There’s something a bit odd about World Communion Sunday. Two things, really.
Born out of the ecumenical impulse of 1930s liberal Protestantism — when fascism was real and Americans were really anxious — the day was meant to rally hope in the midst of uncertainty and to signal ecclesial unity in the midst of nationalistic divisions. Like many efforts of this era, World Communion Sunday was rooted in a theology of progress — the idea that, with enough resolve and determination, the Church could, at least for a Sunday in early October, make visible its unity in the face of global strife. As the world has only increased in danger and uncertainty, World Communion Sunday is more popular than ever.
The problem, though, is that unity is not so much a product of (or reward for) our earnest intentions in difficult times as it is a gift. Sometimes we receive it badly or not at all but it is nonetheless not our own creation. And if unity is the gift Christ offers his transglobal body then, of course, every Lord’s Day is World Communion Sunday. There is no time when we gather that we are not constituted as the body of Christ — empowered for work and witness in the world. As the liturgy puts it:
By your Spirit make us one with Christ,
one with each other,
and one in ministry to all the world,
until Christ comes in final victory
and we feast at his heavenly banquet.
Because most Protestants don’t celebrate the Eucharist weekly, we suffer from the false view that it’s “special,” and so when we do observe it (monthly, quarterly, the first Sunday in October), we tend to do it up big. Because the Eucharist is the centerpiece of the Mass, Catholics are better positioned to understand its indispensible ordinariness and thus to wonder, as I suspect many do, what is up with Protestants and World Communion Sunday?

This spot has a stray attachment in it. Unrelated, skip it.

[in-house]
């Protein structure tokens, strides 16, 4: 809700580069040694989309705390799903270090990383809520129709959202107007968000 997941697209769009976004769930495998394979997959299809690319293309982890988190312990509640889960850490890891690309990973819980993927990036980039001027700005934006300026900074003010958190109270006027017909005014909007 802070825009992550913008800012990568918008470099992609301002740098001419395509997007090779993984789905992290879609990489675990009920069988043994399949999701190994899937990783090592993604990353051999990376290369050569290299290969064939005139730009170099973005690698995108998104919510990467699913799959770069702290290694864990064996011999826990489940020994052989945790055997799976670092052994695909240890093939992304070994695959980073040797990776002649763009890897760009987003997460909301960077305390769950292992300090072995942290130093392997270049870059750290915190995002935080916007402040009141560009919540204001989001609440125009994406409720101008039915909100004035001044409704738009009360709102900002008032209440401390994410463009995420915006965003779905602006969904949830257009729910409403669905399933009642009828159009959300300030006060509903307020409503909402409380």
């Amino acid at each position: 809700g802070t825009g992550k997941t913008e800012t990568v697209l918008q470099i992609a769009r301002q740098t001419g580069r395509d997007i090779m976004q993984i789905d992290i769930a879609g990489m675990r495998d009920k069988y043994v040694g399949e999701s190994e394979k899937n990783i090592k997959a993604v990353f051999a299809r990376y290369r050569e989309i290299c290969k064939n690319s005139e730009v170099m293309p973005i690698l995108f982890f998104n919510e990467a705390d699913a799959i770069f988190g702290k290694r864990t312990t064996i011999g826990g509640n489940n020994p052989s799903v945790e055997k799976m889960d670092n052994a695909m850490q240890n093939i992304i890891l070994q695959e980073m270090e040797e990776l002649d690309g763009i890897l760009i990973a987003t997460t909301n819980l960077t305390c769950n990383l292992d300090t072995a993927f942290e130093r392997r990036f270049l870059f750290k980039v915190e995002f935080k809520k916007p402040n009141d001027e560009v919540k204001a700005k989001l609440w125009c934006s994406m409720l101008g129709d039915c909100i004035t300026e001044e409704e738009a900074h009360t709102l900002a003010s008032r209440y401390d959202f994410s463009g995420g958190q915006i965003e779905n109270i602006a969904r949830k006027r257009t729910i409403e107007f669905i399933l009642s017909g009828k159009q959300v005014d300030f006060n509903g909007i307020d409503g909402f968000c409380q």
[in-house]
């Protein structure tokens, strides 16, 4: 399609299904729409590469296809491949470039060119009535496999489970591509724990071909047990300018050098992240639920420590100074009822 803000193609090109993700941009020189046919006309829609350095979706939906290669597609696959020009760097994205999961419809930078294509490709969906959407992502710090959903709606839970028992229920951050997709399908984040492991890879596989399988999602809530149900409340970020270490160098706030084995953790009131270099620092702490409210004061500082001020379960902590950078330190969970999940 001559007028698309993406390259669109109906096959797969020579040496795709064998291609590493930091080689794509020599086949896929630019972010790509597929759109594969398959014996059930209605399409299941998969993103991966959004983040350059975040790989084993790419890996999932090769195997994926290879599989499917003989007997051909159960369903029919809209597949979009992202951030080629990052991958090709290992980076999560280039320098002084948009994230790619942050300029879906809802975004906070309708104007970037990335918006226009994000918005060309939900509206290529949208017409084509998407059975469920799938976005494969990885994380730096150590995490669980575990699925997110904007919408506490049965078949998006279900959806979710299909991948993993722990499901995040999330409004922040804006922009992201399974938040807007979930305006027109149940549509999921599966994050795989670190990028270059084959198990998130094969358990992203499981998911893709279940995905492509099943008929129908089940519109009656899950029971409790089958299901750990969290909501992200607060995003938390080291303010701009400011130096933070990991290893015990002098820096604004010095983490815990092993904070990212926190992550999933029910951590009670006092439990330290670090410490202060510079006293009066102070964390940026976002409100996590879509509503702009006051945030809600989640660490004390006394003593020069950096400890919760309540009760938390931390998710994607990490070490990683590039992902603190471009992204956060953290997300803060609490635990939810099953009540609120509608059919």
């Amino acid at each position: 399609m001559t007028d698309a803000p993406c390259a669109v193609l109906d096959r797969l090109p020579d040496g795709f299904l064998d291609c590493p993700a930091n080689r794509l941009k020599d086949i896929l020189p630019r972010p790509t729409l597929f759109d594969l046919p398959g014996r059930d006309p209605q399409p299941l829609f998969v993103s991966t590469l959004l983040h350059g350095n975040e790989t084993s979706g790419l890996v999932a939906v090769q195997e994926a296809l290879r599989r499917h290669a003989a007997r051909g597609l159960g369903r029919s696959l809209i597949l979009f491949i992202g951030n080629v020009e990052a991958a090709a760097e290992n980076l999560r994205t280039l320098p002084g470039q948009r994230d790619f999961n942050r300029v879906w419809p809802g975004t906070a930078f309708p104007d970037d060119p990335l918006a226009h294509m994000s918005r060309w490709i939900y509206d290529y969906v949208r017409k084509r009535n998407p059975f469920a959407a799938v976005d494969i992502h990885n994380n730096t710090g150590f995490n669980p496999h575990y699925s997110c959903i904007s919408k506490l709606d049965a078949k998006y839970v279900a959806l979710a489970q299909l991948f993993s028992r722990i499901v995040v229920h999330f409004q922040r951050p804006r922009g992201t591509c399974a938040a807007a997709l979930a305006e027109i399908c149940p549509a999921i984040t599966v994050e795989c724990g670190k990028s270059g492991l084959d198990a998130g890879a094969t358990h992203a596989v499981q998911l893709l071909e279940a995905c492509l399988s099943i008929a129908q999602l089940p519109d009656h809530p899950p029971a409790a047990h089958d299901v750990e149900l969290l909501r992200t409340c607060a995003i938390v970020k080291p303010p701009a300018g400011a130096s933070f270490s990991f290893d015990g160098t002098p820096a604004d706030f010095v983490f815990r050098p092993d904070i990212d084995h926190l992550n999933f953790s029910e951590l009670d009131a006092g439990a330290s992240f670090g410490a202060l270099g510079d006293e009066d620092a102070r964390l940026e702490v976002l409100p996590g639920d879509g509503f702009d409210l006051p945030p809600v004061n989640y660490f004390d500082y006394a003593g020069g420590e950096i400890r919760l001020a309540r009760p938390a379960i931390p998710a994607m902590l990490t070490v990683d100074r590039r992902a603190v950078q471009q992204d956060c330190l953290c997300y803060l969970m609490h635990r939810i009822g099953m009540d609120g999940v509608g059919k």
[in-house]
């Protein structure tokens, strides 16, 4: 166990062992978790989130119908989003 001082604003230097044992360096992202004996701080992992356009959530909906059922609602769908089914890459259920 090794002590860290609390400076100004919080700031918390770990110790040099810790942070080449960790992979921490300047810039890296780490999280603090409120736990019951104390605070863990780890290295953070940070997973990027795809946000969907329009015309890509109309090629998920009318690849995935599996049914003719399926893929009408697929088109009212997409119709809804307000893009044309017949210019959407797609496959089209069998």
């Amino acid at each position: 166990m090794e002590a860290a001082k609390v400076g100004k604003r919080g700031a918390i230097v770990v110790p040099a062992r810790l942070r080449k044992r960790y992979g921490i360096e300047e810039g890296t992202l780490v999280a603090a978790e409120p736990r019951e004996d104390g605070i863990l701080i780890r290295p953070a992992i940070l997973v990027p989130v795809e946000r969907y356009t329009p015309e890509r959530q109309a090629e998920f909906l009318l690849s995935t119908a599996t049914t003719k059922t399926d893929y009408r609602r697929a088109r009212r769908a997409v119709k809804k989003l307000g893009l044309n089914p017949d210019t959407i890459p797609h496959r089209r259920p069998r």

While we’ve come a long way in recent decades in connecting the Eucharist to hunger and justice, we have a long way to go in linking it to bodily health. If salvation (sozo in Greek) has to do fundamentally with health and well-being, then the Eucharist and living eucharistically constitute an alternative to our fast-food culture of slow death. Obesity and malnutrition (often existing in the same family, even in the same person) are not mere “indicators” of poor health, they are a call for the Church to preach the salvation of the whole person, to be a community of support for those who struggle to eat well, and to practice in its life together the joy of growing, harvesting, preparing, and sharing good food from the good earth.
The “daily bread” we pray for ought to sustain us in healthful living — not clog our arteries, lead to diabetes, increase our chances for coronary disease, and put us at risk for an early death.
This Sunday is World Communion Sunday. We will consume the body and blood of Christ in an ordinary meal shared around a common table. Maybe it’s a good time to begin to reflect seriously (and together) on the eating we do the other 364 days of the year.